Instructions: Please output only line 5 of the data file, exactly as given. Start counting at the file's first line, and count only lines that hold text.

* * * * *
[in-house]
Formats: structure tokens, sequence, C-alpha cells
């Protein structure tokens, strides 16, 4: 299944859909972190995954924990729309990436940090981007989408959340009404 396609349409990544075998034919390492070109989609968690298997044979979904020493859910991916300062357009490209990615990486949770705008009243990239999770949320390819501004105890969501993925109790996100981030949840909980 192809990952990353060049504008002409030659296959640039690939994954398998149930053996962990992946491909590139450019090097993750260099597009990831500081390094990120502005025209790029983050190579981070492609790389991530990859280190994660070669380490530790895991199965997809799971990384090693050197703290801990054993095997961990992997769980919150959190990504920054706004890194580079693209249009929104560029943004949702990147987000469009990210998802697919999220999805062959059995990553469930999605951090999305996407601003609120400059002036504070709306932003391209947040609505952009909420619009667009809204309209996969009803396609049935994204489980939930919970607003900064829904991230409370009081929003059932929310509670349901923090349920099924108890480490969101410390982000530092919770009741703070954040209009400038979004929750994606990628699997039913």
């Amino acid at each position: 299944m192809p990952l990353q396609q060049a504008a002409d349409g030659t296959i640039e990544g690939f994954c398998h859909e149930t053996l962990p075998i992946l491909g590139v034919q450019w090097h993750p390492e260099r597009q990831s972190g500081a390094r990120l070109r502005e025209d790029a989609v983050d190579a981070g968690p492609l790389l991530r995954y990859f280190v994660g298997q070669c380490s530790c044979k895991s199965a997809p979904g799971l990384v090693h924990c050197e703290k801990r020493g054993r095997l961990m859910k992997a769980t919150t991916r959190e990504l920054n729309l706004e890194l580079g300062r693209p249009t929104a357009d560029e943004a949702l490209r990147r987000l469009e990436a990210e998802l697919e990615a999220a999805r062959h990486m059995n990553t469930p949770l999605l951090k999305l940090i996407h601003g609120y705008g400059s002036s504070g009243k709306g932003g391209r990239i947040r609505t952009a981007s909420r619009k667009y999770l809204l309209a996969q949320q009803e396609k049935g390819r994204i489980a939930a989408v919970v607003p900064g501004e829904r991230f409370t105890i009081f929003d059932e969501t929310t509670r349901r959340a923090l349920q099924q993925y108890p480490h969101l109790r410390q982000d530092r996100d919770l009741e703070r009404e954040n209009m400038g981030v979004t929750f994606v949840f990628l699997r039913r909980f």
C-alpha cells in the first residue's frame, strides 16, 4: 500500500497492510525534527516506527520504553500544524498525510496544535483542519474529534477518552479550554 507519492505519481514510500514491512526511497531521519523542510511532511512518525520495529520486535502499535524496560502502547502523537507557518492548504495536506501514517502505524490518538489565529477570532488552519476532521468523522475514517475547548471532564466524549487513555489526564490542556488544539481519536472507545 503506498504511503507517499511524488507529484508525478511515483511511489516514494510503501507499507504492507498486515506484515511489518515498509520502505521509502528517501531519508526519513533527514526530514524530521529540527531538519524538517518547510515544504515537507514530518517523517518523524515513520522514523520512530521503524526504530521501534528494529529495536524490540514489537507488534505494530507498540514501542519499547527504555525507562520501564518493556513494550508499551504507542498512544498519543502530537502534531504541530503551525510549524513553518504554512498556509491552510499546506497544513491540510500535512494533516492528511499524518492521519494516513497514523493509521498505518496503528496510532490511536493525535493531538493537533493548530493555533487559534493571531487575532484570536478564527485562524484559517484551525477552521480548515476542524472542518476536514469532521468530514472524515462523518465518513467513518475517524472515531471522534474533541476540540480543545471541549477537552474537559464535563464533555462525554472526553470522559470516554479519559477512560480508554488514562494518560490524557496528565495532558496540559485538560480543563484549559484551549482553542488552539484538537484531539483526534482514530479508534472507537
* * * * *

C-alpha cells in the first residue's frame, strides 16, 4: 500500500497492510525534527516506527520504553500544524498525510496544535483542519474529534477518552479550554 507519492505519481514510500514491512526511497531521519523542510511532511512518525520495529520486535502499535524496560502502547502523537507557518492548504495536506501514517502505524490518538489565529477570532488552519476532521468523522475514517475547548471532564466524549487513555489526564490542556488544539481519536472507545 503506498504511503507517499511524488507529484508525478511515483511511489516514494510503501507499507504492507498486515506484515511489518515498509520502505521509502528517501531519508526519513533527514526530514524530521529540527531538519524538517518547510515544504515537507514530518517523517518523524515513520522514523520512530521503524526504530521501534528494529529495536524490540514489537507488534505494530507498540514501542519499547527504555525507562520501564518493556513494550508499551504507542498512544498519543502530537502534531504541530503551525510549524513553518504554512498556509491552510499546506497544513491540510500535512494533516492528511499524518492521519494516513497514523493509521498505518496503528496510532490511536493525535493531538493537533493548530493555533487559534493571531487575532484570536478564527485562524484559517484551525477552521480548515476542524472542518476536514469532521468530514472524515462523518465518513467513518475517524472515531471522534474533541476540540480543545471541549477537552474537559464535563464533555462525554472526553470522559470516554479519559477512560480508554488514562494518560490524557496528565495532558496540559485538560480543563484549559484551549482553542488552539484538537484531539483526534482514530479508534472507537